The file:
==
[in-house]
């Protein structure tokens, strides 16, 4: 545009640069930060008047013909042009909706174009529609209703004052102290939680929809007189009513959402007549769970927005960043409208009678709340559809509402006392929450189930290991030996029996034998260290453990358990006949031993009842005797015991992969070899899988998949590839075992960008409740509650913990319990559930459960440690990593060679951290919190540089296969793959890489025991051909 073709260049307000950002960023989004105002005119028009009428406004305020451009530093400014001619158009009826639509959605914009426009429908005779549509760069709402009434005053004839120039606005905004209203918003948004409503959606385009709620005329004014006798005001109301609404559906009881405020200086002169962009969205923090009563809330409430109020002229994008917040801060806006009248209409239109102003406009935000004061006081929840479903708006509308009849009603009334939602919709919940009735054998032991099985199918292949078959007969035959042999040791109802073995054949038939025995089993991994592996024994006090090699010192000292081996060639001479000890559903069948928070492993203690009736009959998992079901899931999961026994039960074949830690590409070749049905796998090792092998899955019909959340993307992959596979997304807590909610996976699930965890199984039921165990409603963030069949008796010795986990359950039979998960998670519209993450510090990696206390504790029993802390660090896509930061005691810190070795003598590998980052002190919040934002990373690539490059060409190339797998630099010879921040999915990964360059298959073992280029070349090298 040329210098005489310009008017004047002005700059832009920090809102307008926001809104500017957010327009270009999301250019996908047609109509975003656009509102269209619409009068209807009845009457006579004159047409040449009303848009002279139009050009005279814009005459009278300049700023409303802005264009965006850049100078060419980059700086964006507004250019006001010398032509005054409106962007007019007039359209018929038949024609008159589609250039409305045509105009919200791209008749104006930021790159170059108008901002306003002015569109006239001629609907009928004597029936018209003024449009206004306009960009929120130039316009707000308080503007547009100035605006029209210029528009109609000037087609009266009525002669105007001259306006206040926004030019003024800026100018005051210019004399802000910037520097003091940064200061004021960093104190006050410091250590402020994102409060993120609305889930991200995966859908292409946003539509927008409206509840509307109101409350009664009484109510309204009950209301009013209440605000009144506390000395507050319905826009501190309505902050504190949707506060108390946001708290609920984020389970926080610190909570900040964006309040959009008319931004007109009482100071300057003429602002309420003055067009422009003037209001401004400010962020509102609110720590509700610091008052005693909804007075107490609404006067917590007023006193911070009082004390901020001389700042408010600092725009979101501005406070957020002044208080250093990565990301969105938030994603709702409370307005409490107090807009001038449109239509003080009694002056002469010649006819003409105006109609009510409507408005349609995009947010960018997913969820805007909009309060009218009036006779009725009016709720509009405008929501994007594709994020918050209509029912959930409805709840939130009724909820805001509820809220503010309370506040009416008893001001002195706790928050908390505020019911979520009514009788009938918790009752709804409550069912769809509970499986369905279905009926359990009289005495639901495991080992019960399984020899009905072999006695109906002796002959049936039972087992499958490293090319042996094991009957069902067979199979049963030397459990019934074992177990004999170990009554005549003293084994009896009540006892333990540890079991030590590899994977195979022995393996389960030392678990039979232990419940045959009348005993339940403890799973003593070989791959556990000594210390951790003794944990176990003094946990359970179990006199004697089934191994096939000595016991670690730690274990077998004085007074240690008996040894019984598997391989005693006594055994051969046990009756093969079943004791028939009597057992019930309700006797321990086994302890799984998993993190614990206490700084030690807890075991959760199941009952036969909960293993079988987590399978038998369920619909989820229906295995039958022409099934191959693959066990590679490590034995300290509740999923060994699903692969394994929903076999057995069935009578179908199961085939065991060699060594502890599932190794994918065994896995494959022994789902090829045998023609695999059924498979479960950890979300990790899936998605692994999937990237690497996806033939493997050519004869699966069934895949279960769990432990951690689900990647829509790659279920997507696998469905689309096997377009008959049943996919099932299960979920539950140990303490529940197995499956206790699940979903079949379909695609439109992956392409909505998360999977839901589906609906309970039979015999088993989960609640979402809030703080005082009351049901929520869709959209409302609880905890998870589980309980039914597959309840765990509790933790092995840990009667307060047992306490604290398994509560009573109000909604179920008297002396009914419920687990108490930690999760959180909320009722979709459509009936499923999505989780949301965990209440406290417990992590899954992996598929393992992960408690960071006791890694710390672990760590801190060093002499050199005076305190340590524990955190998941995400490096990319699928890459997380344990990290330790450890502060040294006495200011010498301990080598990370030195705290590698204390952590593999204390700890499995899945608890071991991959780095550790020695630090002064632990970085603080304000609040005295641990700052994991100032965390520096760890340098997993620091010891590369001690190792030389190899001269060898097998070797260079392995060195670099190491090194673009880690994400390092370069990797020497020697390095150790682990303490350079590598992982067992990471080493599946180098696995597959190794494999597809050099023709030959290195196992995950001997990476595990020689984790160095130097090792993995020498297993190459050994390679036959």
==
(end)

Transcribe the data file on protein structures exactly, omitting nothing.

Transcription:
[in-house]
């Protein structure tokens, strides 16, 4: 545009640069930060008047013909042009909706174009529609209703004052102290939680929809007189009513959402007549769970927005960043409208009678709340559809509402006392929450189930290991030996029996034998260290453990358990006949031993009842005797015991992969070899899988998949590839075992960008409740509650913990319990559930459960440690990593060679951290919190540089296969793959890489025991051909 073709260049307000950002960023989004105002005119028009009428406004305020451009530093400014001619158009009826639509959605914009426009429908005779549509760069709402009434005053004839120039606005905004209203918003948004409503959606385009709620005329004014006798005001109301609404559906009881405020200086002169962009969205923090009563809330409430109020002229994008917040801060806006009248209409239109102003406009935000004061006081929840479903708006509308009849009603009334939602919709919940009735054998032991099985199918292949078959007969035959042999040791109802073995054949038939025995089993991994592996024994006090090699010192000292081996060639001479000890559903069948928070492993203690009736009959998992079901899931999961026994039960074949830690590409070749049905796998090792092998899955019909959340993307992959596979997304807590909610996976699930965890199984039921165990409603963030069949008796010795986990359950039979998960998670519209993450510090990696206390504790029993802390660090896509930061005691810190070795003598590998980052002190919040934002990373690539490059060409190339797998630099010879921040999915990964360059298959073992280029070349090298 040329210098005489310009008017004047002005700059832009920090809102307008926001809104500017957010327009270009999301250019996908047609109509975003656009509102269209619409009068209807009845009457006579004159047409040449009303848009002279139009050009005279814009005459009278300049700023409303802005264009965006850049100078060419980059700086964006507004250019006001010398032509005054409106962007007019007039359209018929038949024609008159589609250039409305045509105009919200791209008749104006930021790159170059108008901002306003002015569109006239001629609907009928004597029936018209003024449009206004306009960009929120130039316009707000308080503007547009100035605006029209210029528009109609000037087609009266009525002669105007001259306006206040926004030019003024800026100018005051210019004399802000910037520097003091940064200061004021960093104190006050410091250590402020994102409060993120609305889930991200995966859908292409946003539509927008409206509840509307109101409350009664009484109510309204009950209301009013209440605000009144506390000395507050319905826009501190309505902050504190949707506060108390946001708290609920984020389970926080610190909570900040964006309040959009008319931004007109009482100071300057003429602002309420003055067009422009003037209001401004400010962020509102609110720590509700610091008052005693909804007075107490609404006067917590007023006193911070009082004390901020001389700042408010600092725009979101501005406070957020002044208080250093990565990301969105938030994603709702409370307005409490107090807009001038449109239509003080009694002056002469010649006819003409105006109609009510409507408005349609995009947010960018997913969820805007909009309060009218009036006779009725009016709720509009405008929501994007594709994020918050209509029912959930409805709840939130009724909820805001509820809220503010309370506040009416008893001001002195706790928050908390505020019911979520009514009788009938918790009752709804409550069912769809509970499986369905279905009926359990009289005495639901495991080992019960399984020899009905072999006695109906002796002959049936039972087992499958490293090319042996094991009957069902067979199979049963030397459990019934074992177990004999170990009554005549003293084994009896009540006892333990540890079991030590590899994977195979022995393996389960030392678990039979232990419940045959009348005993339940403890799973003593070989791959556990000594210390951790003794944990176990003094946990359970179990006199004697089934191994096939000595016991670690730690274990077998004085007074240690008996040894019984598997391989005693006594055994051969046990009756093969079943004791028939009597057992019930309700006797321990086994302890799984998993993190614990206490700084030690807890075991959760199941009952036969909960293993079988987590399978038998369920619909989820229906295995039958022409099934191959693959066990590679490590034995300290509740999923060994699903692969394994929903076999057995069935009578179908199961085939065991060699060594502890599932190794994918065994896995494959022994789902090829045998023609695999059924498979479960950890979300990790899936998605692994999937990237690497996806033939493997050519004869699966069934895949279960769990432990951690689900990647829509790659279920997507696998469905689309096997377009008959049943996919099932299960979920539950140990303490529940197995499956206790699940979903079949379909695609439109992956392409909505998360999977839901589906609906309970039979015999088993989960609640979402809030703080005082009351049901929520869709959209409302609880905890998870589980309980039914597959309840765990509790933790092995840990009667307060047992306490604290398994509560009573109000909604179920008297002396009914419920687990108490930690999760959180909320009722979709459509009936499923999505989780949301965990209440406290417990992590899954992996598929393992992960408690960071006791890694710390672990760590801190060093002499050199005076305190340590524990955190998941995400490096990319699928890459997380344990990290330790450890502060040294006495200011010498301990080598990370030195705290590698204390952590593999204390700890499995899945608890071991991959780095550790020695630090002064632990970085603080304000609040005295641990700052994991100032965390520096760890340098997993620091010891590369001690190792030389190899001269060898097998070797260079392995060195670099190491090194673009880690994400390092370069990797020497020697390095150790682990303490350079590598992982067992990471080493599946180098696995597959190794494999597809050099023709030959290195196992995950001997990476595990020689984790160095130097090792993995020498297993190459050994390679036959």